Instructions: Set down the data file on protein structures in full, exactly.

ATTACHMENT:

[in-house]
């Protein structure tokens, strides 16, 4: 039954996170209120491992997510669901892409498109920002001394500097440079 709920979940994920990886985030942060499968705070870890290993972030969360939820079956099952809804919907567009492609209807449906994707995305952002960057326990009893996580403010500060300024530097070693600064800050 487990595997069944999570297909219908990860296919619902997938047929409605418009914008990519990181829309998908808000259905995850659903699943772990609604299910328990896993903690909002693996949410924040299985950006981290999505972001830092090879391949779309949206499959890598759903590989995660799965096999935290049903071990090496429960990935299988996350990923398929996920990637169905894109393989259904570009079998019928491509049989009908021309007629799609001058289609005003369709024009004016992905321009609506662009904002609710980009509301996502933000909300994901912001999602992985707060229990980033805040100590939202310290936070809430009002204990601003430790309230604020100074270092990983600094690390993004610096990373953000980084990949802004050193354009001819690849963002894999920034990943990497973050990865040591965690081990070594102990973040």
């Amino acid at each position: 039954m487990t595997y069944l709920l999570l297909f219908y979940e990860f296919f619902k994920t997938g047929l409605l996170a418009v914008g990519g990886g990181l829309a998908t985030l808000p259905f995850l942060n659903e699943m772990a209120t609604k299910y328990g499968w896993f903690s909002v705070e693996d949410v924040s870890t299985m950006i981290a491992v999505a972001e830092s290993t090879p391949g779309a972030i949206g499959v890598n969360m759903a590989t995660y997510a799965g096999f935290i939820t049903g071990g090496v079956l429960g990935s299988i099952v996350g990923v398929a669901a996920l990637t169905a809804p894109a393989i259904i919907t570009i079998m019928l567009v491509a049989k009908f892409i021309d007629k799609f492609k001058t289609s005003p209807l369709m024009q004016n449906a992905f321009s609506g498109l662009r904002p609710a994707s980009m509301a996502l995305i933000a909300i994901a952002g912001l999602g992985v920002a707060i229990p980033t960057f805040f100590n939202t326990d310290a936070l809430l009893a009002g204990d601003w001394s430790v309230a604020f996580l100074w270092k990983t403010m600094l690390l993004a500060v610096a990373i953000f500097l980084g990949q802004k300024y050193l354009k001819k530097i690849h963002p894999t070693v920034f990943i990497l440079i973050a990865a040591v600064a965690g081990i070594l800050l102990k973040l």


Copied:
[in-house]
């Protein structure tokens, strides 16, 4: 039954996170209120491992997510669901892409498109920002001394500097440079 709920979940994920990886985030942060499968705070870890290993972030969360939820079956099952809804919907567009492609209807449906994707995305952002960057326990009893996580403010500060300024530097070693600064800050 487990595997069944999570297909219908990860296919619902997938047929409605418009914008990519990181829309998908808000259905995850659903699943772990609604299910328990896993903690909002693996949410924040299985950006981290999505972001830092090879391949779309949206499959890598759903590989995660799965096999935290049903071990090496429960990935299988996350990923398929996920990637169905894109393989259904570009079998019928491509049989009908021309007629799609001058289609005003369709024009004016992905321009609506662009904002609710980009509301996502933000909300994901912001999602992985707060229990980033805040100590939202310290936070809430009002204990601003430790309230604020100074270092990983600094690390993004610096990373953000980084990949802004050193354009001819690849963002894999920034990943990497973050990865040591965690081990070594102990973040």
């Amino acid at each position: 039954m487990t595997y069944l709920l999570l297909f219908y979940e990860f296919f619902k994920t997938g047929l409605l996170a418009v914008g990519g990886g990181l829309a998908t985030l808000p259905f995850l942060n659903e699943m772990a209120t609604k299910y328990g499968w896993f903690s909002v705070e693996d949410v924040s870890t299985m950006i981290a491992v999505a972001e830092s290993t090879p391949g779309a972030i949206g499959v890598n969360m759903a590989t995660y997510a799965g096999f935290i939820t049903g071990g090496v079956l429960g990935s299988i099952v996350g990923v398929a669901a996920l990637t169905a809804p894109a393989i259904i919907t570009i079998m019928l567009v491509a049989k009908f892409i021309d007629k799609f492609k001058t289609s005003p209807l369709m024009q004016n449906a992905f321009s609506g498109l662009r904002p609710a994707s980009m509301a996502l995305i933000a909300i994901a952002g912001l999602g992985v920002a707060i229990p980033t960057f805040f100590n939202t326990d310290a936070l809430l009893a009002g204990d601003w001394s430790v309230a604020f996580l100074w270092k990983t403010m600094l690390l993004a500060v610096a990373i953000f500097l980084g990949q802004k300024y050193l354009k001819k530097i690849h963002p894999t070693v920034f990943i990497l440079i973050a990865a040591v600064a965690g081990i070594l800050l102990k973040l």